Qantas Profit Up As International Losses Shrink

August 29, 2013

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Australia's Qantas Airways doubled its underlying annual profit as shrinking losses on its international arm offset tougher competition on its lucrative domestic routes.

Qantas, which formed an alliance with Emirates this year in an effort to trim losses on international routes, has been trying to keep its domestic yields up as investment in the once-booming resources sector slows and the government forecasts limp economic growth into 2014.

The slowdown has coincided with a ramping up in competition from rival Virgin Australia.

"Virgin has been trying to take market share in that domestic space, so Qantas has sort of retaliated and tried to hold their ground," said Nathan Zaia, an analyst at Morningstar in Sydney, adding capacity is currently well above demand.

As well as cutting unprofitable international routes, Qantas has been shedding jobs, reducing capital spending and selling assets to cut debt. It announced it would sell its Qantas Defence Services unit, which provides logistics and support for the Australian government and military, to Northrop Grumman for AUD$80 million.

Qantas said underlying profit before tax rose to AUD$192 million (USD$171.72 million) from AUD$95 million a year ago. Underlying operating losses on its international arm halved to AUD$246 million, while profits on domestic earnings fell 21 percent to AUD$365 million.

The airline posted a full-year net profit of AUD$6 million from a net loss of AUD$244 million a year ago.

Qantas said the operating environment remained tough and volatile, with aggressive competition in the Asia-Pacific region in particular.

"No group profit guidance is provided at this time due to the high degree of volatility and uncertainty in the competitive environment, global economic conditions, fuel prices and foreign exchange rates," the company said in a statement.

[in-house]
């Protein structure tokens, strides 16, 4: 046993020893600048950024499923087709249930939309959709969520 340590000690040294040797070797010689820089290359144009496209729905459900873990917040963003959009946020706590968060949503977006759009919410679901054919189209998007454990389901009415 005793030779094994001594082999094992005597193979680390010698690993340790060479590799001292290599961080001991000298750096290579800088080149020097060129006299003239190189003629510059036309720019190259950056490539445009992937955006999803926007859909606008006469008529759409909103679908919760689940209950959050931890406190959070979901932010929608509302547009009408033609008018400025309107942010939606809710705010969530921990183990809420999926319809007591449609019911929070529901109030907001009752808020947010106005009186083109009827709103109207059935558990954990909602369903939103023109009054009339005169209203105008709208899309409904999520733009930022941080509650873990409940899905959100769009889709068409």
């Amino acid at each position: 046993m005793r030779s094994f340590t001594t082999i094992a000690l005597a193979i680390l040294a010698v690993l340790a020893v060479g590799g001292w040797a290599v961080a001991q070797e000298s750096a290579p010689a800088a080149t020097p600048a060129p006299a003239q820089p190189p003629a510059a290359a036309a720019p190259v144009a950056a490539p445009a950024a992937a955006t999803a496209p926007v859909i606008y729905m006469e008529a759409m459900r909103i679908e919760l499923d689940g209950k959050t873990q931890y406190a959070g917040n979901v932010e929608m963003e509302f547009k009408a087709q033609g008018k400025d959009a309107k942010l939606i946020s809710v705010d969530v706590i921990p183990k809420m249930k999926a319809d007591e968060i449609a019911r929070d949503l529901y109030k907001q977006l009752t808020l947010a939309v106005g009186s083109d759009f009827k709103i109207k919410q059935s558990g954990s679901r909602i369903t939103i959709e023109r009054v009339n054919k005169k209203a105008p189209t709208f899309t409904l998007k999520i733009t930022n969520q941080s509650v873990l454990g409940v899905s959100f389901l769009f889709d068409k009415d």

Both Qantas and Virgin Australia had done well out of "fly-in fly-out" contracts from mining companies with large workforces in remote locations, and from scheduled services to regional destinations and smaller towns within Australia. That is slowing down in tandem with the mining sector, said Akshay Chopra, an analyst at Karara Capital in Melbourne.

"A lot of those customers have been very profitable because they've been paying big prices on tickets to fly to these regional and sub-regional areas. As some of those slow, that's clearly going to have an impact," Chopra said.

Virgin Australia, which counts Singapore Airlines, Etihad, and Air New Zealand among its investors, issued a profit warning earlier this month, blaming a tough environment and higher coasts as it projected a full-year net loss in the range of AUD$95 million to AUD$110 million when it reports on Friday.

In contrast, Air New Zealand reported a near tripling in its annual profit on Thursday, as it flew more passengers and increased earnings at its cargo unit as the domestic economy there perked up.